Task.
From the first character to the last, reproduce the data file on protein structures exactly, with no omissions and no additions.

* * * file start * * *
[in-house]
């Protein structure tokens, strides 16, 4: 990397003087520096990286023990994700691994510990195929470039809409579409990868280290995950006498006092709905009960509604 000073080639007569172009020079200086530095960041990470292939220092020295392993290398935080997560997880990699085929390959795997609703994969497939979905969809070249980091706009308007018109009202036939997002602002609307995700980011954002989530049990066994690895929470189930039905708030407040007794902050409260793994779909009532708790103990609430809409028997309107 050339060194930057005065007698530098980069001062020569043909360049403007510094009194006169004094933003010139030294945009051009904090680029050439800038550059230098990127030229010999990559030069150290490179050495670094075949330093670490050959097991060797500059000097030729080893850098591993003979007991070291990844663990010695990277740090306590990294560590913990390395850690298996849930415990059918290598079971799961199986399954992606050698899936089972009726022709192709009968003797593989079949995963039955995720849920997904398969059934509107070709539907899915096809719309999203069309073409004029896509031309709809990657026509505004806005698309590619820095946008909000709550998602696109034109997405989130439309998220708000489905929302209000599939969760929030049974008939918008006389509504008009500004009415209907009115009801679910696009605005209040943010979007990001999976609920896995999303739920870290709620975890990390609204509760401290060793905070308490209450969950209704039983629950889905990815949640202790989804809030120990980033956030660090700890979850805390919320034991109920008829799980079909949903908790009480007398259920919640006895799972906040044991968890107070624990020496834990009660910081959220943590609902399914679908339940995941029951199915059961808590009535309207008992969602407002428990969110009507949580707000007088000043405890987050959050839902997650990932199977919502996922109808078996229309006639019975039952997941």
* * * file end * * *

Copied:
[in-house]
């Protein structure tokens, strides 16, 4: 990397003087520096990286023990994700691994510990195929470039809409579409990868280290995950006498006092709905009960509604 000073080639007569172009020079200086530095960041990470292939220092020295392993290398935080997560997880990699085929390959795997609703994969497939979905969809070249980091706009308007018109009202036939997002602002609307995700980011954002989530049990066994690895929470189930039905708030407040007794902050409260793994779909009532708790103990609430809409028997309107 050339060194930057005065007698530098980069001062020569043909360049403007510094009194006169004094933003010139030294945009051009904090680029050439800038550059230098990127030229010999990559030069150290490179050495670094075949330093670490050959097991060797500059000097030729080893850098591993003979007991070291990844663990010695990277740090306590990294560590913990390395850690298996849930415990059918290598079971799961199986399954992606050698899936089972009726022709192709009968003797593989079949995963039955995720849920997904398969059934509107070709539907899915096809719309999203069309073409004029896509031309709809990657026509505004806005698309590619820095946008909000709550998602696109034109997405989130439309998220708000489905929302209000599939969760929030049974008939918008006389509504008009500004009415209907009115009801679910696009605005209040943010979007990001999976609920896995999303739920870290709620975890990390609204509760401290060793905070308490209450969950209704039983629950889905990815949640202790989804809030120990980033956030660090700890979850805390919320034991109920008829799980079909949903908790009480007398259920919640006895799972906040044991968890107070624990020496834990009660910081959220943590609902399914679908339940995941029951199915059961808590009535309207008992969602407002428990969110009507949580707000007088000043405890987050959050839902997650990932199977919502996922109808078996229309006639019975039952997941």